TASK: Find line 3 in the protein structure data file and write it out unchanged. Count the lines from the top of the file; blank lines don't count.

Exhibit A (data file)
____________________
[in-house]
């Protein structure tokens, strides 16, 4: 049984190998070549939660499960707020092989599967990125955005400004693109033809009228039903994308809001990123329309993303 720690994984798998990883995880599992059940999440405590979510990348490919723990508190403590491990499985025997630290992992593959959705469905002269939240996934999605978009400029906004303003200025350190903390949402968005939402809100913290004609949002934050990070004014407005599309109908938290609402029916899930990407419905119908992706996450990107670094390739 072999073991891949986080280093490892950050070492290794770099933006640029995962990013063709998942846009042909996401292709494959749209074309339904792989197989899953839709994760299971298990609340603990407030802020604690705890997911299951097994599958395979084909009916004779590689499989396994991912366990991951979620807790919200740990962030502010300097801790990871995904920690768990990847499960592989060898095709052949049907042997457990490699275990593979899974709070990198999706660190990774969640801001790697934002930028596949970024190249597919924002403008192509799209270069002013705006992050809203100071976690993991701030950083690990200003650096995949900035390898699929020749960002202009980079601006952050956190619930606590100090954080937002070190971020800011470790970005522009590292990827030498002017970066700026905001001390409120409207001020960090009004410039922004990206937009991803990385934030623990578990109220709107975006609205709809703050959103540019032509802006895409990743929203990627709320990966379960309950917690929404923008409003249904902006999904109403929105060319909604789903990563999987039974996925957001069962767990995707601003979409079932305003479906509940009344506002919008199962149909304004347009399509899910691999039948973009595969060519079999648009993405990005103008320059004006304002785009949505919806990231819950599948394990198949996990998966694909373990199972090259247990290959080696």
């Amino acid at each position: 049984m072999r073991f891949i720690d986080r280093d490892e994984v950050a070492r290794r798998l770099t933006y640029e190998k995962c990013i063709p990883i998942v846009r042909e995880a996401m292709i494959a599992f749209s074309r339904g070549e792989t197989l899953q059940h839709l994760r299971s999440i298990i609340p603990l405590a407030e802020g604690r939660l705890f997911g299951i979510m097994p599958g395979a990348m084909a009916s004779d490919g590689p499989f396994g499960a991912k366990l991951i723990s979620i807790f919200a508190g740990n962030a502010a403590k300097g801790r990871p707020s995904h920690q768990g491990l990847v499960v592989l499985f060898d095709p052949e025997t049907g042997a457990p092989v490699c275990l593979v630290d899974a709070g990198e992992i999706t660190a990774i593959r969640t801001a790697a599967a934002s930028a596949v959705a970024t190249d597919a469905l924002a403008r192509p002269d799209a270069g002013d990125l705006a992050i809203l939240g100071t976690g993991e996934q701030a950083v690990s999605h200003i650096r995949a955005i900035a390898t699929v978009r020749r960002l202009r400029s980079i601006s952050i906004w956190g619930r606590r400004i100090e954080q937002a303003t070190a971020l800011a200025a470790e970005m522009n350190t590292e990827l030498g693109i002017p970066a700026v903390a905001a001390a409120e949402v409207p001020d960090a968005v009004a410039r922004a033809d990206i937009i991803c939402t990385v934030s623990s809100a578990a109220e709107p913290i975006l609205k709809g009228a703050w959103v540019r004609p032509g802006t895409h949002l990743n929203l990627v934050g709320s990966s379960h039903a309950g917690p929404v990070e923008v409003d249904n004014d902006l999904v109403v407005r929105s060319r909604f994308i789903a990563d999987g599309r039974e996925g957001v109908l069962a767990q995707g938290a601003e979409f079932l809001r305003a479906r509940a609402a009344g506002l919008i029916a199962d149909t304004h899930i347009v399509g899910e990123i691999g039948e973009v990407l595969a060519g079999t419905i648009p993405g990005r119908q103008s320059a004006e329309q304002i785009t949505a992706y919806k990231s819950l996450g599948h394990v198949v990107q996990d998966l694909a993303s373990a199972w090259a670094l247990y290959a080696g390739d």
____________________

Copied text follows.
């Amino acid at each position: 049984m072999r073991f891949i720690d986080r280093d490892e994984v950050a070492r290794r798998l770099t933006y640029e190998k995962c990013i063709p990883i998942v846009r042909e995880a996401m292709i494959a599992f749209s074309r339904g070549e792989t197989l899953q059940h839709l994760r299971s999440i298990i609340p603990l405590a407030e802020g604690r939660l705890f997911g299951i979510m097994p599958g395979a990348m084909a009916s004779d490919g590689p499989f396994g499960a991912k366990l991951i723990s979620i807790f919200a508190g740990n962030a502010a403590k300097g801790r990871p707020s995904h920690q768990g491990l990847v499960v592989l499985f060898d095709p052949e025997t049907g042997a457990p092989v490699c275990l593979v630290d899974a709070g990198e992992i999706t660190a990774i593959r969640t801001a790697a599967a934002s930028a596949v959705a970024t190249d597919a469905l924002a403008r192509p002269d799209a270069g002013d990125l705006a992050i809203l939240g100071t976690g993991e996934q701030a950083v690990s999605h200003i650096r995949a955005i900035a390898t699929v978009r020749r960002l202009r400029s980079i601006s952050i906004w956190g619930r606590r400004i100090e954080q937002a303003t070190a971020l800011a200025a470790e970005m522009n350190t590292e990827l030498g693109i002017p970066a700026v903390a905001a001390a409120e949402v409207p001020d960090a968005v009004a410039r922004a033809d990206i937009i991803c939402t990385v934030s623990s809100a578990a109220e709107p913290i975006l609205k709809g009228a703050w959103v540019r004609p032509g802006t895409h949002l990743n929203l990627v934050g709320s990966s379960h039903a309950g917690p929404v990070e923008v409003d249904n004014d902006l999904v109403v407005r929105s060319r909604f994308i789903a990563d999987g599309r039974e996925g957001v109908l069962a767990q995707g938290a601003e979409f079932l809001r305003a479906r509940a609402a009344g506002l919008i029916a199962d149909t304004h899930i347009v399509g899910e990123i691999g039948e973009v990407l595969a060519g079999t419905i648009p993405g990005r119908q103008s320059a004006e329309q304002i785009t949505a992706y919806k990231s819950l996450g599948h394990v198949v990107q996990d998966l694909a993303s373990a199972w090259a670094l247990y290959a080696g390739d």